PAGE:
One thing you learn early in senior care administration is the importance of socialization. When talking with families, I will remind them that “socialization can be as important as their medication.” That’s the main reason that so many good, dedicated communities for the care of those with Alzheimer’s and other dementias have such a wide variety of activities for their residents. Experts encourage socialization for those with dementia, so let’s look at some of the reasons why.

It supports brain health: Social interaction can help the brain stay healthy. Much like how physical exercise can help people maintain their muscle and bone mass, engaging with other people helps to keep the brain active and functioning efficiently. It also appears that individuals with a strong social network retain more memories than those that are isolated. Furthermore, socialization also appears to slow the progress of cognitive impairment.

It improves focus: Regular socialization and participating in mental activities can help seniors keep their minds sharp. Keeping them focused helps them cope with the tasks of everyday living and functioning.

It strengthens a sense of time and place: Alzheimer’s can leave your loved one disoriented to time and place. Often when confusion occurs, their minds will take them back to a time in their life when they had more clarity, meaning and purpose. This can often explain why they may confuse their son for their husband. After all, they may be looking at them with 30 year old eyes and not those of an 80 year old. By stimulating that part of the brain that regulates time and place, socialization provides a sense of structure.

It generates a stronger sense of inclusion: When your loved one interacts with people, it reinforces their connections and relationships with people. Loneliness is strongly associated with an increased risk of anxiety, stress, insomnia and mood disorders. Developing a strong social circle for your loved one can allow them to enjoy a better quality of life.

With all of this said, this not an invitation to have you overdo it as a caregiver and start taking them places that may upset them. For example, if your loved one gets an invitation to his 60th high school reunion, use your head. Will being around 50 or 100 former classmates all at once be a good idea? Approaching your loved one asking, “Do you remember me?” Hugging them, shaking their hands and asking them to recall things they simply can’t? Remember the problem they have with processing along with the confusion that’s caused by too much stimulation coming at them all at once.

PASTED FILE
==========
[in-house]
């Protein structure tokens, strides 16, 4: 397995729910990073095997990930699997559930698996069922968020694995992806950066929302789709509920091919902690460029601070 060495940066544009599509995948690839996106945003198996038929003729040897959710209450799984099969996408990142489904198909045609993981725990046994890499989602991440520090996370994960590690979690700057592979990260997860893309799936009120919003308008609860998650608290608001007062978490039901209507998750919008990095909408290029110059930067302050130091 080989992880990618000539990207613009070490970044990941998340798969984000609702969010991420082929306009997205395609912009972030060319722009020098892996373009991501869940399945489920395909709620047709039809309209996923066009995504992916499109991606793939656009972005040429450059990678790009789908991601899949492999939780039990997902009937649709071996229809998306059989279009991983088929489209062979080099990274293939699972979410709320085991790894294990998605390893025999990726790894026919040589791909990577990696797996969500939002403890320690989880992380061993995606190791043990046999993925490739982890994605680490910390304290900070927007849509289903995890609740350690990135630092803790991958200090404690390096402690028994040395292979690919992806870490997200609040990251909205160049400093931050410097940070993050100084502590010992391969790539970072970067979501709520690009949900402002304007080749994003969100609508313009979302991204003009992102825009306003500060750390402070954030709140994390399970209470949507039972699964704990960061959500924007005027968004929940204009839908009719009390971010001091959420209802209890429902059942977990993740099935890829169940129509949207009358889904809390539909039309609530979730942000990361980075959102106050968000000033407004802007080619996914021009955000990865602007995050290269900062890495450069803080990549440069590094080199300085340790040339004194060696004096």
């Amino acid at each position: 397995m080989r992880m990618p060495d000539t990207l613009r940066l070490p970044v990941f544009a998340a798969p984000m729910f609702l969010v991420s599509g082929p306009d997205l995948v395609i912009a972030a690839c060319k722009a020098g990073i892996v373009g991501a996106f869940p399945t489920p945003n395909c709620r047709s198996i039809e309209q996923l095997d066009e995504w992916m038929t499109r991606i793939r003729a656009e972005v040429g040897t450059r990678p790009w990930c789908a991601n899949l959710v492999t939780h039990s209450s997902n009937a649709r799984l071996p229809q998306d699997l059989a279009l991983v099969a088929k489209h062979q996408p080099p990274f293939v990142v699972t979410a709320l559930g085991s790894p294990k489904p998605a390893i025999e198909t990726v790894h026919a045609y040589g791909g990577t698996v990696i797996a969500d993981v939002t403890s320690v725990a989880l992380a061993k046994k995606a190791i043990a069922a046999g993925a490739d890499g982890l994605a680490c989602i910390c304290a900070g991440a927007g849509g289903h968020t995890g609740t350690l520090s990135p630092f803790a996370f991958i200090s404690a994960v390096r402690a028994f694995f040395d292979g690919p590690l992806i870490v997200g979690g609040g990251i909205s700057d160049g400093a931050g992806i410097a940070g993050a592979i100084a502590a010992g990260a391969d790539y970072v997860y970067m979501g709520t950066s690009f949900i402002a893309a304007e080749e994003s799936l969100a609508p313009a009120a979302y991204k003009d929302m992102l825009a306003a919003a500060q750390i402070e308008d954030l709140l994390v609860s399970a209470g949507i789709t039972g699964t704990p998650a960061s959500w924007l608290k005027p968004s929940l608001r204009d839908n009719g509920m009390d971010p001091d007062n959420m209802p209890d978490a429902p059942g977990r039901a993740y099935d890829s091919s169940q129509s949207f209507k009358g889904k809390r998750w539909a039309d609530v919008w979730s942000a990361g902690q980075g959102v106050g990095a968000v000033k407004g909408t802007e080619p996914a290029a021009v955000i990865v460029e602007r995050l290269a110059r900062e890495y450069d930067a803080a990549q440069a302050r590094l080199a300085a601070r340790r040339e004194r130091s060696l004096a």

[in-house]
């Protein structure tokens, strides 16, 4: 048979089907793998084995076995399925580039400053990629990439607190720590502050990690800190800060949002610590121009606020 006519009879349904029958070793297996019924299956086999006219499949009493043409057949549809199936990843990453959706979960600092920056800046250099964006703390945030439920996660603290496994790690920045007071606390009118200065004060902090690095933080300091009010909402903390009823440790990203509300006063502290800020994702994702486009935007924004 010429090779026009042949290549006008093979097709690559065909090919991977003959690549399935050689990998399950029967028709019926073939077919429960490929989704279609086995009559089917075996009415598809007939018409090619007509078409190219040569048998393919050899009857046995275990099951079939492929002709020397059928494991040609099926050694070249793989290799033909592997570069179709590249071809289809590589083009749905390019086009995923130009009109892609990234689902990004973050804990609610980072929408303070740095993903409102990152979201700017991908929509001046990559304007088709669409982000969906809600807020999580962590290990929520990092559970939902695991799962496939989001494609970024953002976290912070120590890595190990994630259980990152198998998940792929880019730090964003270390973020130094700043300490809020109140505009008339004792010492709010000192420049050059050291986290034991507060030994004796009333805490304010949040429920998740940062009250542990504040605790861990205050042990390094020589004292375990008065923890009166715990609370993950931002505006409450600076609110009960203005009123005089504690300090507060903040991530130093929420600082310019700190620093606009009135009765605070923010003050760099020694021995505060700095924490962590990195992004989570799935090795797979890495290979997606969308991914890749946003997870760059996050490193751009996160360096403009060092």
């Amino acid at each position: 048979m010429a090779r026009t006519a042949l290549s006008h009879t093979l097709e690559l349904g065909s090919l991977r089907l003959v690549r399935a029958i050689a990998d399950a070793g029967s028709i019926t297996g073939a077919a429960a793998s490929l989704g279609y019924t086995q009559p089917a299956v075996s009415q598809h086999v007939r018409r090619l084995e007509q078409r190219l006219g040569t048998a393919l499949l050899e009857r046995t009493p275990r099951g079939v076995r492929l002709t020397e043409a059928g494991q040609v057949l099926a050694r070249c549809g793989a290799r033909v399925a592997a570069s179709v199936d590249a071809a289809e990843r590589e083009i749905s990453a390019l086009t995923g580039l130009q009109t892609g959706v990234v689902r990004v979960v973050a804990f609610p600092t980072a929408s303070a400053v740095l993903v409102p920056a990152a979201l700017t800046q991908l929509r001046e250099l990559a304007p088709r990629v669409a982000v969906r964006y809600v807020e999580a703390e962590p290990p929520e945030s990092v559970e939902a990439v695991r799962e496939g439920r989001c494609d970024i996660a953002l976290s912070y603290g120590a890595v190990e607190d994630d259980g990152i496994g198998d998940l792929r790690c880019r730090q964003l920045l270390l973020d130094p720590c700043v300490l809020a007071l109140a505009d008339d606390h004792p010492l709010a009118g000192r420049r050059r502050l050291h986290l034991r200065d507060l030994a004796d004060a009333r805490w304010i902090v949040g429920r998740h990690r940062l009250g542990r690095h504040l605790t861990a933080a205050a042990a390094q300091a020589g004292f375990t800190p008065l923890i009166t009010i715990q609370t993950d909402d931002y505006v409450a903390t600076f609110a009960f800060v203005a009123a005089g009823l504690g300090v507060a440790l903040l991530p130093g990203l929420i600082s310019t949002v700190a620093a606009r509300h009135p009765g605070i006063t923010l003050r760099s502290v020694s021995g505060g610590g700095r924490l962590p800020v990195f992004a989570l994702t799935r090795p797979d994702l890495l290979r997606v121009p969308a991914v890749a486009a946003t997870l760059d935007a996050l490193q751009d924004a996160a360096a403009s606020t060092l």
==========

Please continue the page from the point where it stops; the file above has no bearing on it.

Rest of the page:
When I was in administration, one of my favorite things to do was to hold a “Reminiscing Social” for men only. We had snacks and “near beer” and it was great fun for me to ask them questions about things they still remembered. Once I asked them all to tell me about their first boss. To my left came the comment, “that miserable S.O.B.” (Something he never would have said in mixed company.) Another favorite was, “Tell me about your first job.” One still very handsome 90-year-old man shared that he worked for a local car dealership teaching the ladies how to drive so they could buy a car while another talked of how he had graduated from junior high school and was bored so he got a job at the local factory. Fifty-five years later he retired from there as a vice president.

The questions you can ask are endless. How did you meet your wife? When did you go to your first baseball, football or hockey game? What was your first car? Did you move a lot? Did you serve in the military?

The key is to keep them engaged and insure they are in familiar places with familiar faces.

Questions? Email me at repeiii@careforcaregivers.org.

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